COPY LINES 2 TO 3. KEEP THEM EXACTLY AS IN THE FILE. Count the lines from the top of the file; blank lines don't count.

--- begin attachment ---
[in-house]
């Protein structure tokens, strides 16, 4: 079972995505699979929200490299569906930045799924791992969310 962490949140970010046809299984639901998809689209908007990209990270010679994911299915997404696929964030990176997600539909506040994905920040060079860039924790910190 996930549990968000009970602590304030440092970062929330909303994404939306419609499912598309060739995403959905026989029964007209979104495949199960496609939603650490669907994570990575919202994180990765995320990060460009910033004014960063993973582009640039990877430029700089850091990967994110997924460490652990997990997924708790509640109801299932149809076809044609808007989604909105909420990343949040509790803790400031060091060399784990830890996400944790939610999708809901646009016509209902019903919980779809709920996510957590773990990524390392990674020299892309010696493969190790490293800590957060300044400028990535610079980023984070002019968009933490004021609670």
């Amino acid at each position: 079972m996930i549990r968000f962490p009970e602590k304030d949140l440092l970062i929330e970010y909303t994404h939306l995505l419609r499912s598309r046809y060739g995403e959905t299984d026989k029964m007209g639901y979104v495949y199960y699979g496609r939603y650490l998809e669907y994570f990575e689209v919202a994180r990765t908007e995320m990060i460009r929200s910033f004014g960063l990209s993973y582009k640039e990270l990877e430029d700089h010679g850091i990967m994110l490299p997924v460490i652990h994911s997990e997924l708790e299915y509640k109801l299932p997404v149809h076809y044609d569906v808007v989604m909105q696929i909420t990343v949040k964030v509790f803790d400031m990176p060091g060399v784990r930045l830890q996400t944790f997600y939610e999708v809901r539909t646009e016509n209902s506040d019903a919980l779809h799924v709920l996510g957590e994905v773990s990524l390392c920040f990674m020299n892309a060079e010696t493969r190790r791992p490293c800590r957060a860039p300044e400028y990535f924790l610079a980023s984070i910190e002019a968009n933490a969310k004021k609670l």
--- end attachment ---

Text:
């Protein structure tokens, strides 16, 4: 079972995505699979929200490299569906930045799924791992969310 962490949140970010046809299984639901998809689209908007990209990270010679994911299915997404696929964030990176997600539909506040994905920040060079860039924790910190 996930549990968000009970602590304030440092970062929330909303994404939306419609499912598309060739995403959905026989029964007209979104495949199960496609939603650490669907994570990575919202994180990765995320990060460009910033004014960063993973582009640039990877430029700089850091990967994110997924460490652990997990997924708790509640109801299932149809076809044609808007989604909105909420990343949040509790803790400031060091060399784990830890996400944790939610999708809901646009016509209902019903919980779809709920996510957590773990990524390392990674020299892309010696493969190790490293800590957060300044400028990535610079980023984070002019968009933490004021609670």
């Amino acid at each position: 079972m996930i549990r968000f962490p009970e602590k304030d949140l440092l970062i929330e970010y909303t994404h939306l995505l419609r499912s598309r046809y060739g995403e959905t299984d026989k029964m007209g639901y979104v495949y199960y699979g496609r939603y650490l998809e669907y994570f990575e689209v919202a994180r990765t908007e995320m990060i460009r929200s910033f004014g960063l990209s993973y582009k640039e990270l990877e430029d700089h010679g850091i990967m994110l490299p997924v460490i652990h994911s997990e997924l708790e299915y509640k109801l299932p997404v149809h076809y044609d569906v808007v989604m909105q696929i909420t990343v949040k964030v509790f803790d400031m990176p060091g060399v784990r930045l830890q996400t944790f997600y939610e999708v809901r539909t646009e016509n209902s506040d019903a919980l779809h799924v709920l996510g957590e994905v773990s990524l390392c920040f990674m020299n892309a060079e010696t493969r190790r791992p490293c800590r957060a860039p300044e400028y990535f924790l610079a980023s984070i910190e002019a968009n933490a969310k004021k609670l």